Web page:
you can use your head to treat illness -- that's what traditional healers the world over advise and what medical science has finally come to appreciate.
Recent research indicates that there are more chemical communication routes than doctors ever dreamed of holding together your mental, emotional and physical states. Perhaps, as traditional Chinese medicine has long argued, your gut, liver and kidneys really do have awarenesses of their own. Is it possible that our entire bodies are involved in thinking and feeling?
Certainly the studies are piling up. We now know that heart patients have better prognoses if they're not depressed and that people can learn to control panic attacks with their thinking. But there is as yet no agreement on exactly how body and mind fit together. Western medicine generally sees consciousness as a by-product of physical processes, while eastern mystics tend to see our corporal selves as just a denser layer of what we ordinarily call our mind.
Although there is as yet no consensus on the relationship between the workings of the mind and what happens in the organs and tissues, most practitioners, from allopathic to holistic, now realize that when treating an illness one would be very unwise to ignore either.WHAT THE EXPERTS SAY
"We don't see the mind as being essentially apart from the body, and we don't see it as limited to the brain. A family of signalling molecules (neuropeptides) spreads information through the body and enables cells to talk back and forth to each other. Each tissue and organ is a mini-computer. The gut, for instance, processes information, some coming from the brain, some from elsewhere. You want to have all the parts talking to each other. There is a psychological component that goes into an illness. It's not about having a good attitude, but the process of catharsis and releasing your feelings. People who do this have better outcomes."
MICHAEL RUFF, research professor, Georgetown University school of medicine, Washington, DC
"The body is the hardware, the mind the software. If you have serious problems, whether they involve disease or life problems, a lot can be done by working with your mind. You don't always have to think of changing the external circumstances as a method of coping. A more fundamental method is looking at your own reactions and changing those. The basis of all suffering is wanting things to be different. If we're constantly in a state of resentment, our bodies are going to be stressed. Thinking patterns that assist in maintaining health include realistic acceptance and forgiveness, which in turn bring peace, joy and love."
ALASTAIR CUNNINGHAM, researcher, Ontario Cancer Institute, director, Healing Journey program
"In Chinese medicine emotions play a very big role in causing disease. Emotions are like the winds blowing -- they come and go. If people are strong in the root, they are able to bend with the wind, feel the emotions and then go on with their life. If you meet someone who's still emotional about a death that happened 30 years ago, the root is not strong -- the wind is gone, but the tree is still bent. You should be able to move on. It's most important in traditional Chinese medicine that you don't wait until you have a major problem to seek help. Your body will manifest a constitutional pattern. From looking at those patterns, a practitioner can make you stronger."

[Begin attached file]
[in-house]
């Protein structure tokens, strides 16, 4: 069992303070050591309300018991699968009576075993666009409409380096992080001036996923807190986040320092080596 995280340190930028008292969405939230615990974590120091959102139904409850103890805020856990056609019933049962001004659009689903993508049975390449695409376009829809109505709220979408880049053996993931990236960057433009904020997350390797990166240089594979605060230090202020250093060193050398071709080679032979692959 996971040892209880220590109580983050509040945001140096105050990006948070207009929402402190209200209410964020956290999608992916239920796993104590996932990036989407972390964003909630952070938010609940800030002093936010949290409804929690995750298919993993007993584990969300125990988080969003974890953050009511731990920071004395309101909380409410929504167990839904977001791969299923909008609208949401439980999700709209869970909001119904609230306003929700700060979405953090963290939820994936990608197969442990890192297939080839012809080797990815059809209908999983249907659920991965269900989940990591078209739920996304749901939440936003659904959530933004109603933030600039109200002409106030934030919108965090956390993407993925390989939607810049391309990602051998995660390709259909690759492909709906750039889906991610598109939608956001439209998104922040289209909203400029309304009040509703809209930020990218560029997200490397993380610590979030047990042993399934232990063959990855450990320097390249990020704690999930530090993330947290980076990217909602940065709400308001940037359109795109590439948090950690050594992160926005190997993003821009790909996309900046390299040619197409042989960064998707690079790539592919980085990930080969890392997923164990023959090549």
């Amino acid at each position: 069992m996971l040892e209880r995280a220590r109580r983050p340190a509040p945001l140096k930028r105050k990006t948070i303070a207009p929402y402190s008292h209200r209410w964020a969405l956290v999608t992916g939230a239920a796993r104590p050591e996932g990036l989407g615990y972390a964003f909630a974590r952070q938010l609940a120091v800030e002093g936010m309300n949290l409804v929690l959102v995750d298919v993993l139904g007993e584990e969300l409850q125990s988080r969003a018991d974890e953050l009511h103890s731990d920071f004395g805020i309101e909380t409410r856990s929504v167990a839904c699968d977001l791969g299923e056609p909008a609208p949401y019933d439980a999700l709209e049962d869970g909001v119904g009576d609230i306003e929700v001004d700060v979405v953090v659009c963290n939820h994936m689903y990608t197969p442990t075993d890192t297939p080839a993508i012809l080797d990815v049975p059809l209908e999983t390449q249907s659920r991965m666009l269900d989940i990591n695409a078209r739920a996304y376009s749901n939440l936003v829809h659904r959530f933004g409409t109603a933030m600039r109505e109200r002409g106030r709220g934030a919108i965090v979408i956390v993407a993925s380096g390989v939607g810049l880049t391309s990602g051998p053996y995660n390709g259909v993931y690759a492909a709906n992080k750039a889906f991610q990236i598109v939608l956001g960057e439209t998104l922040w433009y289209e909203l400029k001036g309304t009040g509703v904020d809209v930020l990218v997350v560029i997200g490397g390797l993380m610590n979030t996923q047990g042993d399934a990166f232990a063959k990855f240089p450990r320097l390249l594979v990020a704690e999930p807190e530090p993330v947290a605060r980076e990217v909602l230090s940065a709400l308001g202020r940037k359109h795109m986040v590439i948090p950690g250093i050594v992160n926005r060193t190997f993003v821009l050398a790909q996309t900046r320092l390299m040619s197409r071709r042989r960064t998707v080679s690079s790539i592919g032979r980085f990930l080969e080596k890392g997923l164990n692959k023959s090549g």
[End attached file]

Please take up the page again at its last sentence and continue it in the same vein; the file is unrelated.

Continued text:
EMILY CHENG KOH, traditional Chinese medicine practitioner
"Most of the body has receptor sites that pick up emotional messengers,
(neuropeptides) use them and let go. (Researcher) Candace Pert theorizes that this transformation is important for health. If she's right, people who deny or repress their emotions should be at greater risk for morbidity. As we see it, healing is allowing oneself to be vulnerable to one's own emotions, thoughts, sensations and spiritual being in a non-judgmental way every day for the rest of your life."
MARK GILBERT, psychiatrist, director of mind-body medicine (clinic) and professional training program in mind-body medicine with the Michener Institute of Life Sciences
"I don't believe mental expressions or symptoms cause physical ones, or that physical symptoms cause mental ones. Both are expressing at the same time. I believe there's a vital force. If we have it we're alive, if we don't we're not. Whenever there are negative factors that influence our lives, this vital force is trying to push these negative factors outward via the mind, body and emotions in terms of symptoms. This current is working for our survival. When it's overburdened, that's when disease starts to show."
DANIELLE MOLCAR, homeopath
"There's an interconnection between the mind and the body, but there's still a shortage of information about how to use the mind to remedy problems in the body. By reducing reactivity (to your own thoughts), you reduce stress, which reduces the chronic strain on organ systems in the body. I think (emotional) catharsis is important, but I don't see it as sufficient. (Cognitive psychology) involves training people to become aware of what they say to themselves in the service of helping them to regulate their emotions more effectively.'
ZINDEL SEGAL, Morgan Firestone chair in psychotherapy at the U of T; director, cognitive behaviour therapy unit at Centre for Addiction and Mental Health